Male turkeys, presented with a lifelike model of a female turkey, will happily try to mate with it as eagerly as they would with the real thing. This observation intrigued Martin Schein and Edgar Hale of the University of Pennsylvania, and made them curious about what the minimal stimulus was that would excite a turkey. They embarked on a series of experiments to find out. This involved removing parts from a turkey model one by one, to determine when the male turkey would eventually lose interest.
They removed the tail, feet, and wings from the model, but still the bird waddled up to it, let out an amorous gobble, and tried to do his thing. Finally, only a head on a stick remained. And to the researchers’ surprise, the male turkey still showed great interest. In fact, it preferred a head on a stick over a headless body.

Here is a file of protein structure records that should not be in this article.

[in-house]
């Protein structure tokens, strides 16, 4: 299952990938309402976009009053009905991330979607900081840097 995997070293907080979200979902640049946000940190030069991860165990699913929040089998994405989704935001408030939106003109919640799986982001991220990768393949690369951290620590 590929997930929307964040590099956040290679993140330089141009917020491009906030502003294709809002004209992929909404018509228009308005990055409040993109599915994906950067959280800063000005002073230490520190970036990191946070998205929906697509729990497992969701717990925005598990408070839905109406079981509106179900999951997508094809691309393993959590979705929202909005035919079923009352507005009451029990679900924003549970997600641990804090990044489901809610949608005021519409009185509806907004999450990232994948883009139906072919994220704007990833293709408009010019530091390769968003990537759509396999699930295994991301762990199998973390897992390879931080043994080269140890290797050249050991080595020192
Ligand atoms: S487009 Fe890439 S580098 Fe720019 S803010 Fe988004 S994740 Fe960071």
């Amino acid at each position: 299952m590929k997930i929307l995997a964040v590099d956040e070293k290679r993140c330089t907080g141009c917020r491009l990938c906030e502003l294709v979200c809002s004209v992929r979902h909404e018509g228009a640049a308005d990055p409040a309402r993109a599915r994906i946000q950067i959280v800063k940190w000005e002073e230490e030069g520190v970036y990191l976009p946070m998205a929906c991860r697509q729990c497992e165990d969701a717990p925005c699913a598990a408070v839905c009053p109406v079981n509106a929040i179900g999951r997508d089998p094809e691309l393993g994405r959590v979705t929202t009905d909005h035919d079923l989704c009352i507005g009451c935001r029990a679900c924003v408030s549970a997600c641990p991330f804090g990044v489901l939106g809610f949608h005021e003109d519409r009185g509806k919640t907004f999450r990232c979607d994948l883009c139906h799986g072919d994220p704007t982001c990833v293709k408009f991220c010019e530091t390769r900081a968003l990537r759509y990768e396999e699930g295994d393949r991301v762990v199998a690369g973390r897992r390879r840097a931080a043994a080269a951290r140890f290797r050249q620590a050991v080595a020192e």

Schein and Hale subsequently investigated how minimal they could make the head itself before it failed to elicit a response. They discovered that freshly severed female heads impaled on sticks worked best, but if the male turkey had nothing else it would settle for a plain balsa wood head. Turkeys seemed to adhere to the philosophy that if you can’t be with the one you love, then love the one you’re with.
Curious about the mating habits of other poultry, Schein and Hale performed similar tests on White Leghorn Cocks. They published their results in an article with the intriguing title, “Effects of morphological variations of chicken models on sexual responses of cocks.”
•Schein, M.W., & E.B. Hale (1965). “Stimuli eliciting sexual behavior.” In Sex and Behavior (F.A. Beach, ed.). New York: John Wiley & Sons.